Authors of the literature reviewed concluded that multi-faceted, integrated models of housing produce stronger and more durable health effects than intervention components implemented in isolation. For example, dust and mold control to reduce asthma symptoms necessitates a multi-pronged approach in order to show meaningful improvement in health.

These findings, though encouraging, are limited. The literature lacks evidence on return on investment, and significant work is needed to better understand the mechanisms through which housing affects health in different contexts and for different populations. Authors of the reviews examined recommend additional research on housing and health in a number of areas, including calling for more targeted research within sub-populations experiencing substandard housing, housing instability, or homelessness in a wider range of locations. Authors also called for research on a wider range of health outcomes (many of which are infrequently studied and poorly understood, e.g., psychiatric symptoms and substance use).

Much of the research that has been done to date examines short term outcomes, but it is necessary to also investigate the long-term effects of housing, including on earnings, employment, substance use, and prevalence of chronic disease.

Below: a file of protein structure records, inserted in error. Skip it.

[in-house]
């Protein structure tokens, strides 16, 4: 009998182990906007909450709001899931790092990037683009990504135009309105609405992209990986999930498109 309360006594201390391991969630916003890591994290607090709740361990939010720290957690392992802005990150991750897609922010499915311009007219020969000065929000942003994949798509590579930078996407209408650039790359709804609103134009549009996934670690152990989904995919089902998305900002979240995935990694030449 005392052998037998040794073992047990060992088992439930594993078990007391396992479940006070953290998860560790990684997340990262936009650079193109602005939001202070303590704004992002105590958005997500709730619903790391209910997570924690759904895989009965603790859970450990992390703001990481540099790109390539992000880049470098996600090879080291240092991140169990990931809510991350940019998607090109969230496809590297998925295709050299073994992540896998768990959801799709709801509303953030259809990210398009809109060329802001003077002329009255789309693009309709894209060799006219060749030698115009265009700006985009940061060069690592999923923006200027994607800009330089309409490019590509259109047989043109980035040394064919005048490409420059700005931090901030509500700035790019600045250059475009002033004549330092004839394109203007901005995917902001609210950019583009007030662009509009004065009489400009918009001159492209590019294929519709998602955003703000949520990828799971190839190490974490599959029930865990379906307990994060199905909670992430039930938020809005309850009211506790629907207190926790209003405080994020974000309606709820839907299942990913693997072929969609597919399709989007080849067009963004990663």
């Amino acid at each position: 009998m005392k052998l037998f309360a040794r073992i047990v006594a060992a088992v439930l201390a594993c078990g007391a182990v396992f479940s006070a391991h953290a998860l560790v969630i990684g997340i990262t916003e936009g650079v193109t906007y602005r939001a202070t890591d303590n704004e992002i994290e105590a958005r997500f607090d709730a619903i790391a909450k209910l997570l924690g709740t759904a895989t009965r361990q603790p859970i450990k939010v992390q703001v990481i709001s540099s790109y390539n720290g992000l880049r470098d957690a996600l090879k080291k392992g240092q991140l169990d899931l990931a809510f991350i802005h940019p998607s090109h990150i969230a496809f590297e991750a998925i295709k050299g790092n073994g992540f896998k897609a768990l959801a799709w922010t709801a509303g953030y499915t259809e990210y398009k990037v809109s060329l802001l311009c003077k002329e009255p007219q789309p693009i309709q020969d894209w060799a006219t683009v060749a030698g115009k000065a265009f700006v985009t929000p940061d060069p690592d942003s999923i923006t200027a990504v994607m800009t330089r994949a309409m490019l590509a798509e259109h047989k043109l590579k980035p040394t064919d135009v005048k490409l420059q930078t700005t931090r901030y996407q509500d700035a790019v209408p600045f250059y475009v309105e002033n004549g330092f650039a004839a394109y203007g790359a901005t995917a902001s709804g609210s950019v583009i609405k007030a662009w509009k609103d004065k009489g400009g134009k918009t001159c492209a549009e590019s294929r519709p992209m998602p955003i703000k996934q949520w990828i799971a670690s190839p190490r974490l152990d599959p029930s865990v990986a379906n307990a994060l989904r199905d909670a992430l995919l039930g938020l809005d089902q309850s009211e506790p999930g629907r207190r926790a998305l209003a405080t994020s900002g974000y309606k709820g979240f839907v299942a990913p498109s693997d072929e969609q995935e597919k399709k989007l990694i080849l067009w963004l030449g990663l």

Finally, authors called for investigation of the interactions between individual vulnerabilities and broader determinants of health. It is critical to account for historical and political contexts to help understand the roots of these issues, and how to dismantle structures of oppression.  Housing status and home conditions are influenced by legacies of racism, classism, and xenophobia. These compromise access to safe, protected, and personal spaces that can facilitate health. We see an example of this in the practice of redlining, an appraisal system adopted by the Federal Housing Administration in 1933 that systematically denied home ownership to African Americans and systematically enforced segregation. Buying a home is a primary source of wealth for many families, so the inability to accumulate this wealth, and to pass it on to children has repercussions for generations.

Blockbusting is another discriminatory mid-20th century housing practice where realtors instilled fear among white homeowners that ethnic minorities would soon enter their neighborhood. These agents bought houses from white homeowners for well below market value and then resold them to African American buyers far above market value. These and other legacies of structural oppression have lasting implications for health. We need more research to understand these health effects, as well as continued work to dismantle persisting institutions of racism.

Research suggests that housing is deeply related to health, yet there is little understanding of exactly how, and even less understanding of which housing interventions are most likely to improve health. The current body of literature is thin, and not yet the solid foundation we need to confidently develop interventions and policies. Still, it opens the door to more research, and better understanding.

Read the full review of the literature here.